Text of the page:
The euro advanced against the dollar and reached a four-month high versus the yen after Greece won parliamentary approval for a new international bailout, boosting demand for European assets.
     The 17-nation currency rose against most major peers before reports tomorrow forecast to show an expansion of services and factory output in Germany, Europe’s largest economy. The dollar weakened before Federal Reserve Chairman Ben S. Bernanke tells Congress that financial strains in Europe have eased, according to testimony prepared for delivery today. Demand for the yen was limited before data tomorrow projected to show Japanese exports declined for a fifth month.
    “Some of the reports coming out of Europe and the Greek vote going through is supportive of the euro in the near term,” said Derek Mumford, a director in Sydney at Rochford Capital, a currency-risk management company.
    The euro rose 0.4 percent to $1.3276 as of 2:02 p.m. in Tokyo. The shared currency climbed 0.3 percent to 111.08 yen and earlier touched 111.15, the most since Oct. 31. The yen traded at 83.68 per dollar from 83.70.
    Greek Prime Minister Lucas Papademos won approval for a 130 billion-euro ($172 billion) aid package. A total of 213 lawmakers voted today in favor of the legislation and 79 against, Acting Parliament Speaker Grigoris Niotis said in remarks carried live on state-run Vouli TV.
German Economy
     Demand for the euro was also supported before the release of purchasing managers indexes tomorrow from London-based Markit Economics predicted to show German manufacturing and services growth accelerated. A measure of factory output climbed to 51 this month from 50.2 in February while a gauge of services rose to 53.1 from 52.8, according to median projections in Bloomberg News surveys of economists.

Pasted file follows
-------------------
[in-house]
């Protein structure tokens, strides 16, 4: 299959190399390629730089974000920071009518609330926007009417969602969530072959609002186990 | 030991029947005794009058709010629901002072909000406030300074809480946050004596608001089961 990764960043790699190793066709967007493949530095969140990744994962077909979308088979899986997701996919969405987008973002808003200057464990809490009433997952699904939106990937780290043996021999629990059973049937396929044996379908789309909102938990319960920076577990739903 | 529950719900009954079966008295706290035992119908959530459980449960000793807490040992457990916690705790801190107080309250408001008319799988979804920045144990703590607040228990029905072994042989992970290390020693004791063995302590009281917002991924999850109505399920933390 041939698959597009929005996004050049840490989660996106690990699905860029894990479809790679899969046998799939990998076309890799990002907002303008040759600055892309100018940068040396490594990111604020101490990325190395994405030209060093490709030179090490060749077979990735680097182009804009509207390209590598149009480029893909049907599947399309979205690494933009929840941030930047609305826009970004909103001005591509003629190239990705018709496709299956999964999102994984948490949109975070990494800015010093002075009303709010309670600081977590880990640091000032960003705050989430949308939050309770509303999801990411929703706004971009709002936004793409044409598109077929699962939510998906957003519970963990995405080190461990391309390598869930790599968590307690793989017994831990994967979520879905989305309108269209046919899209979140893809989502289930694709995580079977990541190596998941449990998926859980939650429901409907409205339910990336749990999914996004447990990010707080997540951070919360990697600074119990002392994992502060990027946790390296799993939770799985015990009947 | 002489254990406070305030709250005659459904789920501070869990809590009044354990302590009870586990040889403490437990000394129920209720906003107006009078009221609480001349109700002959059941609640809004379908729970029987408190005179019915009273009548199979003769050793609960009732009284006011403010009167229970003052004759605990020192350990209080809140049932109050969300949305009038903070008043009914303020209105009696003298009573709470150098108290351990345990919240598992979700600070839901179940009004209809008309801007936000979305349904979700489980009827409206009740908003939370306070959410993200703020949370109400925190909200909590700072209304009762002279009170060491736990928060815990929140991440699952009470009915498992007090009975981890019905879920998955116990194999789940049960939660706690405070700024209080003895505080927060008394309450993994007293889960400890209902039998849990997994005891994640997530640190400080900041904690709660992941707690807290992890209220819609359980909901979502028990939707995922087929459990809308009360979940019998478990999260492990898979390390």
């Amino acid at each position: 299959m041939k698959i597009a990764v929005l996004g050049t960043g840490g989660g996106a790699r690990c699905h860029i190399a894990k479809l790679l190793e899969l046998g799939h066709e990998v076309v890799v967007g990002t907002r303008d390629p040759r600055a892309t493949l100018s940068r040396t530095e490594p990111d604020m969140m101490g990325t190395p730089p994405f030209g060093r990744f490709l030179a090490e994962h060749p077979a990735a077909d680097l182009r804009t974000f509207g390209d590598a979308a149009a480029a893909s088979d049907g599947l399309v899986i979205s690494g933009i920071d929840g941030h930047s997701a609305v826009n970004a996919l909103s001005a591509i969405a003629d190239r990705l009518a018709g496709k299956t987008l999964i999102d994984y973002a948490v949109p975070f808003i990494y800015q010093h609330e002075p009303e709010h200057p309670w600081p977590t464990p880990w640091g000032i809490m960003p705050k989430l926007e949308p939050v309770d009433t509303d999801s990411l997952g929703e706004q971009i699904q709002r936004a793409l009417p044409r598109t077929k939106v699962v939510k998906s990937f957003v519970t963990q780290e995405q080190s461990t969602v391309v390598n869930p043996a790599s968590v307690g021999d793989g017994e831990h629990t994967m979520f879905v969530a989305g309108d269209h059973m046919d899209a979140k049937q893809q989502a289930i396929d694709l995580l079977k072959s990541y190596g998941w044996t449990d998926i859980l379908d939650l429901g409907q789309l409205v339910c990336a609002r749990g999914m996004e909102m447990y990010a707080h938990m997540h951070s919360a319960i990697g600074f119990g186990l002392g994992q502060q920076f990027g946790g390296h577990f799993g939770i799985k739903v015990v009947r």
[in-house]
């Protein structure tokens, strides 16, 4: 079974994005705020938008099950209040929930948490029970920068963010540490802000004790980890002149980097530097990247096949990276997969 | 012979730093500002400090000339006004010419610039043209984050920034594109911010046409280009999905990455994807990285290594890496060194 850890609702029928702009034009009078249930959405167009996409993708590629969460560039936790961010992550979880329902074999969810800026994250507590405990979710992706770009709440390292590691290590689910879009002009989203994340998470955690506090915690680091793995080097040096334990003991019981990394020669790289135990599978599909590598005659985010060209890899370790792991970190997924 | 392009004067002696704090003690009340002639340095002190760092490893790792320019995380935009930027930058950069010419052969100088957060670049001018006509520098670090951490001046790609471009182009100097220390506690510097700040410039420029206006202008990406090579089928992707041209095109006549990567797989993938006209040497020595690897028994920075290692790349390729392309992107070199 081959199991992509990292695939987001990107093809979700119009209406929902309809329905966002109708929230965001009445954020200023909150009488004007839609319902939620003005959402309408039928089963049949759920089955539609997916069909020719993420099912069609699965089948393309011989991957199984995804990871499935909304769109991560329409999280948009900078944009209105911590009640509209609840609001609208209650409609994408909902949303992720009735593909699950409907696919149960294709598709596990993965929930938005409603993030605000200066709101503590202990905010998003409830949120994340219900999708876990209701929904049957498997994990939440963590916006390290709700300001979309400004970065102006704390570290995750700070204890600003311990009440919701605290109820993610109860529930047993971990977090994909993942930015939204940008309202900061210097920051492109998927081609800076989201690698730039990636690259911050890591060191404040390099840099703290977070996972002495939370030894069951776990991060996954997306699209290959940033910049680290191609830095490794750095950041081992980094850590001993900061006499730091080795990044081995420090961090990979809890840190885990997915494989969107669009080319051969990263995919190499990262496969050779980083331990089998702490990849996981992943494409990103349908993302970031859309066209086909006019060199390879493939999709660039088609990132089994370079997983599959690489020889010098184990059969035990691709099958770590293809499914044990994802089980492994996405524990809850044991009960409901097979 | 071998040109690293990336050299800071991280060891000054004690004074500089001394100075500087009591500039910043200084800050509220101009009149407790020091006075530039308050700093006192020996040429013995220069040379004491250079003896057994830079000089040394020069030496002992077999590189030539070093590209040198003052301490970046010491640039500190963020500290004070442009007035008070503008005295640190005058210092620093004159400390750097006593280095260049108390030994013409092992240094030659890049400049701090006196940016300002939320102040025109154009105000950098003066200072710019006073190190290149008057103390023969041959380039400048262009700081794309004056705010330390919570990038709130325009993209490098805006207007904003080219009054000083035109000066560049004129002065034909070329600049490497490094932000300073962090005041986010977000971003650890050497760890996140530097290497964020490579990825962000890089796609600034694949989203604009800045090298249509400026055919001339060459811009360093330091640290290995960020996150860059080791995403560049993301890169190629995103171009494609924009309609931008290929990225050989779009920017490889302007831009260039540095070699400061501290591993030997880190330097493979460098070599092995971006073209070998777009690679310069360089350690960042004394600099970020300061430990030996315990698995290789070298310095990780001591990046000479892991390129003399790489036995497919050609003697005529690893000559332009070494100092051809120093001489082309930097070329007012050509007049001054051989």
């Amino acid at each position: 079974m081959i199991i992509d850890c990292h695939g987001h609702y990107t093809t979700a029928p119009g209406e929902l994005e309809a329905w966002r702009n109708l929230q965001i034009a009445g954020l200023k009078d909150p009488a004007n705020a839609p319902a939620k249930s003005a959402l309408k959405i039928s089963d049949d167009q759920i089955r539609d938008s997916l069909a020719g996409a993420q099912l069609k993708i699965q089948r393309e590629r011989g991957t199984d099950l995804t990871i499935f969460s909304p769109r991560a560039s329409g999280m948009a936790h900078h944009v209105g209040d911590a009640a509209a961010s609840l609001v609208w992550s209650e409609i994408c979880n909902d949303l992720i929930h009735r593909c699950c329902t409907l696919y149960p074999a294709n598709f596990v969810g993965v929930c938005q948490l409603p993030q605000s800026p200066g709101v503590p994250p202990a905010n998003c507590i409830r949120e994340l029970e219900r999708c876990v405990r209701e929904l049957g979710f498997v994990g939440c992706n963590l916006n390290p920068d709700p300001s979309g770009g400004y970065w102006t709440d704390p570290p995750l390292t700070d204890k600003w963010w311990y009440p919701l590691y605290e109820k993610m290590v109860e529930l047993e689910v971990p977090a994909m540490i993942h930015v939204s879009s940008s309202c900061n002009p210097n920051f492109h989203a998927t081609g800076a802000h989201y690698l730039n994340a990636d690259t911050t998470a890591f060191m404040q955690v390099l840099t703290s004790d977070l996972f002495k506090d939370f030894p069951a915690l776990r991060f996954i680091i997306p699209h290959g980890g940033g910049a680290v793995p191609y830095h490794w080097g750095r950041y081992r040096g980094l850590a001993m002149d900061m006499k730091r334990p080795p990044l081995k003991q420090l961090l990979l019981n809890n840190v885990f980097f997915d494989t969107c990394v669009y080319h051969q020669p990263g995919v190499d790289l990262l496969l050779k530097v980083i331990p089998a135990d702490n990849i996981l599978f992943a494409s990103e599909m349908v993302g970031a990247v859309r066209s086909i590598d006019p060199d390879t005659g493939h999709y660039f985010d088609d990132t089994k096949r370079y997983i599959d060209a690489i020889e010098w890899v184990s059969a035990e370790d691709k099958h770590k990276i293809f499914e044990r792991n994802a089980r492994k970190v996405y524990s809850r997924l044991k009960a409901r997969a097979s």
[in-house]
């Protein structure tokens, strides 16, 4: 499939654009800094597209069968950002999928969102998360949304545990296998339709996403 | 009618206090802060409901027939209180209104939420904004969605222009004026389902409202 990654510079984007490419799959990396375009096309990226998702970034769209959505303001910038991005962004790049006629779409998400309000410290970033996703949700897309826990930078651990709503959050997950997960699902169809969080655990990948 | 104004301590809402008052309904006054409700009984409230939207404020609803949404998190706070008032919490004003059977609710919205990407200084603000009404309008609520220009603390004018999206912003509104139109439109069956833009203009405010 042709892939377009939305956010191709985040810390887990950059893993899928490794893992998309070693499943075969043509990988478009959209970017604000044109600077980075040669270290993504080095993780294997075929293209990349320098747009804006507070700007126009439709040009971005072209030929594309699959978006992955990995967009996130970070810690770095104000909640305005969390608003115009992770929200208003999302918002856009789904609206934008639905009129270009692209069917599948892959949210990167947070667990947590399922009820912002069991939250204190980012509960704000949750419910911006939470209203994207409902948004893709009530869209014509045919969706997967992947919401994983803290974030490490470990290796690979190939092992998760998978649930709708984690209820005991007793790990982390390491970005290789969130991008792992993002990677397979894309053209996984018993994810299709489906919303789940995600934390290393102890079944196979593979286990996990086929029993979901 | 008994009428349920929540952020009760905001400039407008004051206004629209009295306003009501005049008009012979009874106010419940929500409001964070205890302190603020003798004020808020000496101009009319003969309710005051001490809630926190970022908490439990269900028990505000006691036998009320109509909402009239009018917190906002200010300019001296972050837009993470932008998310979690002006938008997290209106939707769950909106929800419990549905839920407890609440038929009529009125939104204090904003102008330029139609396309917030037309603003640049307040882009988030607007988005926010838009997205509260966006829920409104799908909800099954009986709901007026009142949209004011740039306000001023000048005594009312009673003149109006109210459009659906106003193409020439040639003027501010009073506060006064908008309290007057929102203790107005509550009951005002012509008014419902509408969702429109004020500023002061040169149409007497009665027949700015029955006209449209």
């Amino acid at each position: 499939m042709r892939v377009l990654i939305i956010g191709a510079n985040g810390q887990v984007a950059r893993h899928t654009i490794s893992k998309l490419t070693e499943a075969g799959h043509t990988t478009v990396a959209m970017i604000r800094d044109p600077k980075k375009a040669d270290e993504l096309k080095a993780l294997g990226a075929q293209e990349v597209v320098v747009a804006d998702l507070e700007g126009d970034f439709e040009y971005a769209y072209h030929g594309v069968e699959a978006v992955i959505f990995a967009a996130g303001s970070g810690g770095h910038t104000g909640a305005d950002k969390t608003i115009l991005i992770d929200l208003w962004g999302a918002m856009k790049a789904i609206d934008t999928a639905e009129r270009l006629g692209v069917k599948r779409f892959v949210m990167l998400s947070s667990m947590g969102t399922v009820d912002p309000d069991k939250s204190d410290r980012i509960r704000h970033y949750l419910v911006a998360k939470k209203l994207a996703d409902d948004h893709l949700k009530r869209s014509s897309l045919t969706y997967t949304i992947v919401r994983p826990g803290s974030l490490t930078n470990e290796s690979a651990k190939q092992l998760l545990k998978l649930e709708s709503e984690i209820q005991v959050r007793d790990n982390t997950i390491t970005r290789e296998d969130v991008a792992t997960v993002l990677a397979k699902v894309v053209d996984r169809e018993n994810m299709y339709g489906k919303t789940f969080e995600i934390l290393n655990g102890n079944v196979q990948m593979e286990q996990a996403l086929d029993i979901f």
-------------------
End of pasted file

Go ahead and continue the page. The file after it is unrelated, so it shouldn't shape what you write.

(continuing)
The euro may extend gains against the Australian dollar, JPMorgan Chase & Co. said, citing trading patterns.
The common currency may climb toward A$1.2775, around the 3    8.2 percent retracement of the euro’s decline from the Nov. 23 high of A$1.3810 to the Feb. 7 low of A$1.2133 on the Fibonacci chart, Niall O’Connor, a New York based technical analyst at JPMorgan, wrote in a note to clients today.
     The shared currency was at A$1.2657 from A$1.2619 yesterday, after earlier touching A$1.2659, the strongest since Jan. 2.
      The euro has climbed 0.9 percent in the past month, according to Bloomberg Correlation-Weighted Indexes, which track 10 developed-nation currencies. The greenback advanced 0.6 percent, and the yen weakened 4.7 percent.
Japanese Trade
     Japanese exports dropped 6.5 percent in February from a year earlier, following a 9.3 percent decline the previous month, the Ministry of Finance is projected to say tomorrow, according to a Bloomberg poll of economists.
      “We’re starting to see a persistent trade deficit take hold in Japan, and that’s reducing appetite for the yen,” said Marito Ueda, senior managing director in Tokyo at FX Prime Corp. (8711), a currency margin company.
      The South Korean won and Indonesian rupiah fell as Asian stocks declined and on concern China’s slowing economy will damp demand for exports from Asia.
     “The market has got in its mind the recovery in the U.S. is stronger than it is in Asia,” said Gavin Stacey, chief interest-rate strategist at Barclays Capital Inc. in Sydney. “While the market has that mindset, the U.S. dollar strength relative to Asian currencies” is likely to continue, he said.
U.S. Recovery
     The dollar has been supported as data signaled the U.S. recovery is gathering momentum. An industry report today is forecast to show U.S. home sales rose to the highest level since May 2010. Sales of previously owned homes are predicted to have climbed 0.9 percent to a 4.61 million annual rate, according to a Bloomberg survey of economists before today’s report from the National Association of Realtors.

Tuesday, March 6, 2012

Dollar USA